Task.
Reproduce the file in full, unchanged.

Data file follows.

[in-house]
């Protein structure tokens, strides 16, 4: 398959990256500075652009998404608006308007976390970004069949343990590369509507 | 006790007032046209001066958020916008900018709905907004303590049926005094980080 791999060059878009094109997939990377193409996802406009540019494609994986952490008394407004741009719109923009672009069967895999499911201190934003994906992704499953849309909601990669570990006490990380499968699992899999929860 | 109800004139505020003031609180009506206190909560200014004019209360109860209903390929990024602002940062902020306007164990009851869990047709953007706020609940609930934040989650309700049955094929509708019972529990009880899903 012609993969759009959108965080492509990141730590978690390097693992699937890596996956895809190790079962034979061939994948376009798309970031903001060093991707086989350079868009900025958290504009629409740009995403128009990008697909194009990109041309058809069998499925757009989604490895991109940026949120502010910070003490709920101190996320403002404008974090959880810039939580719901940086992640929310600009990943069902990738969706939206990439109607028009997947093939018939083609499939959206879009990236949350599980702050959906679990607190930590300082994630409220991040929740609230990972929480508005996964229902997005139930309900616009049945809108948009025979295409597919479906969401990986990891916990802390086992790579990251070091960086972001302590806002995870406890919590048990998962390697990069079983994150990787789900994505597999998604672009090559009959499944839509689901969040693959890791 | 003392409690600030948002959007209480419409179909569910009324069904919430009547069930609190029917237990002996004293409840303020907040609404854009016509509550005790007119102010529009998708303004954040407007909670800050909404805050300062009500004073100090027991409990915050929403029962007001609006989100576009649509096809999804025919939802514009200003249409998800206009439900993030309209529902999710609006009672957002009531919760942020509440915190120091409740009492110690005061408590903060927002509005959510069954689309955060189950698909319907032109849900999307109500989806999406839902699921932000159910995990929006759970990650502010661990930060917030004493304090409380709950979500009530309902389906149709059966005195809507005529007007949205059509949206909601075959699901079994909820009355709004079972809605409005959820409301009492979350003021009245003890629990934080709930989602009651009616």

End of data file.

[in-house]
């Protein structure tokens, strides 16, 4: 398959990256500075652009998404608006308007976390970004069949343990590369509507 | 006790007032046209001066958020916008900018709905907004303590049926005094980080 791999060059878009094109997939990377193409996802406009540019494609994986952490008394407004741009719109923009672009069967895999499911201190934003994906992704499953849309909601990669570990006490990380499968699992899999929860 | 109800004139505020003031609180009506206190909560200014004019209360109860209903390929990024602002940062902020306007164990009851869990047709953007706020609940609930934040989650309700049955094929509708019972529990009880899903 012609993969759009959108965080492509990141730590978690390097693992699937890596996956895809190790079962034979061939994948376009798309970031903001060093991707086989350079868009900025958290504009629409740009995403128009990008697909194009990109041309058809069998499925757009989604490895991109940026949120502010910070003490709920101190996320403002404008974090959880810039939580719901940086992640929310600009990943069902990738969706939206990439109607028009997947093939018939083609499939959206879009990236949350599980702050959906679990607190930590300082994630409220991040929740609230990972929480508005996964229902997005139930309900616009049945809108948009025979295409597919479906969401990986990891916990802390086992790579990251070091960086972001302590806002995870406890919590048990998962390697990069079983994150990787789900994505597999998604672009090559009959499944839509689901969040693959890791 | 003392409690600030948002959007209480419409179909569910009324069904919430009547069930609190029917237990002996004293409840303020907040609404854009016509509550005790007119102010529009998708303004954040407007909670800050909404805050300062009500004073100090027991409990915050929403029962007001609006989100576009649509096809999804025919939802514009200003249409998800206009439900993030309209529902999710609006009672957002009531919760942020509440915190120091409740009492110690005061408590903060927002509005959510069954689309955060189950698909319907032109849900999307109500989806999406839902699921932000159910995990929006759970990650502010661990930060917030004493304090409380709950979500009530309902389906149709059966005195809507005529007007949205059509949206909601075959699901079994909820009355709004079972809605409005959820409301009492979350003021009245003890629990934080709930989602009651009616």